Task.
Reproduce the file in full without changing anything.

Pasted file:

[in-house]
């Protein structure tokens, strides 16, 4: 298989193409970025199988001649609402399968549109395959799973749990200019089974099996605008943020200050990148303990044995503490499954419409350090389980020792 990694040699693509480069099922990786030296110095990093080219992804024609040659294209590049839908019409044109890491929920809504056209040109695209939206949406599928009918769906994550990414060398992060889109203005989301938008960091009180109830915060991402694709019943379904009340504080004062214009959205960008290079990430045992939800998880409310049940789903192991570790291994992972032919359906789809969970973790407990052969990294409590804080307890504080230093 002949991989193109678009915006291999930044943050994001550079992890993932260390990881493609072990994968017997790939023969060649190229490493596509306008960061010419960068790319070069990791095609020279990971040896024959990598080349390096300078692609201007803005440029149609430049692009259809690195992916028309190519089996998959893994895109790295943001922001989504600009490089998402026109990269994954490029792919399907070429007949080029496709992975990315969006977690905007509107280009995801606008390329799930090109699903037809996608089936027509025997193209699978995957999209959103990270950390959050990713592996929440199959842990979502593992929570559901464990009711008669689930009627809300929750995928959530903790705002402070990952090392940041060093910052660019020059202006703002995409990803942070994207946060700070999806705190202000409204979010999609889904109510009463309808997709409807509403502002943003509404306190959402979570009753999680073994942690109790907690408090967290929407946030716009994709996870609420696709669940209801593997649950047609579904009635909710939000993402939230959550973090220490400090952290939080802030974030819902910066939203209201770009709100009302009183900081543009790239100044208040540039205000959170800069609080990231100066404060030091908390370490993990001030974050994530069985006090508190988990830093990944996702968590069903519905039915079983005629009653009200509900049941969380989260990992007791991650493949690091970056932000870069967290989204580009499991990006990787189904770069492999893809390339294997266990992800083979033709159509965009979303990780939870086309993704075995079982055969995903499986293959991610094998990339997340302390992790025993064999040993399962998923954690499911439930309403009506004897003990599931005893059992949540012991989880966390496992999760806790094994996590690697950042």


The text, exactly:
[in-house]
């Protein structure tokens, strides 16, 4: 298989193409970025199988001649609402399968549109395959799973749990200019089974099996605008943020200050990148303990044995503490499954419409350090389980020792 990694040699693509480069099922990786030296110095990093080219992804024609040659294209590049839908019409044109890491929920809504056209040109695209939206949406599928009918769906994550990414060398992060889109203005989301938008960091009180109830915060991402694709019943379904009340504080004062214009959205960008290079990430045992939800998880409310049940789903192991570790291994992972032919359906789809969970973790407990052969990294409590804080307890504080230093 002949991989193109678009915006291999930044943050994001550079992890993932260390990881493609072990994968017997790939023969060649190229490493596509306008960061010419960068790319070069990791095609020279990971040896024959990598080349390096300078692609201007803005440029149609430049692009259809690195992916028309190519089996998959893994895109790295943001922001989504600009490089998402026109990269994954490029792919399907070429007949080029496709992975990315969006977690905007509107280009995801606008390329799930090109699903037809996608089936027509025997193209699978995957999209959103990270950390959050990713592996929440199959842990979502593992929570559901464990009711008669689930009627809300929750995928959530903790705002402070990952090392940041060093910052660019020059202006703002995409990803942070994207946060700070999806705190202000409204979010999609889904109510009463309808997709409807509403502002943003509404306190959402979570009753999680073994942690109790907690408090967290929407946030716009994709996870609420696709669940209801593997649950047609579904009635909710939000993402939230959550973090220490400090952290939080802030974030819902910066939203209201770009709100009302009183900081543009790239100044208040540039205000959170800069609080990231100066404060030091908390370490993990001030974050994530069985006090508190988990830093990944996702968590069903519905039915079983005629009653009200509900049941969380989260990992007791991650493949690091970056932000870069967290989204580009499991990006990787189904770069492999893809390339294997266990992800083979033709159509965009979303990780939870086309993704075995079982055969995903499986293959991610094998990339997340302390992790025993064999040993399962998923954690499911439930309403009506004897003990599931005893059992949540012991989880966390496992999760806790094994996590690697950042």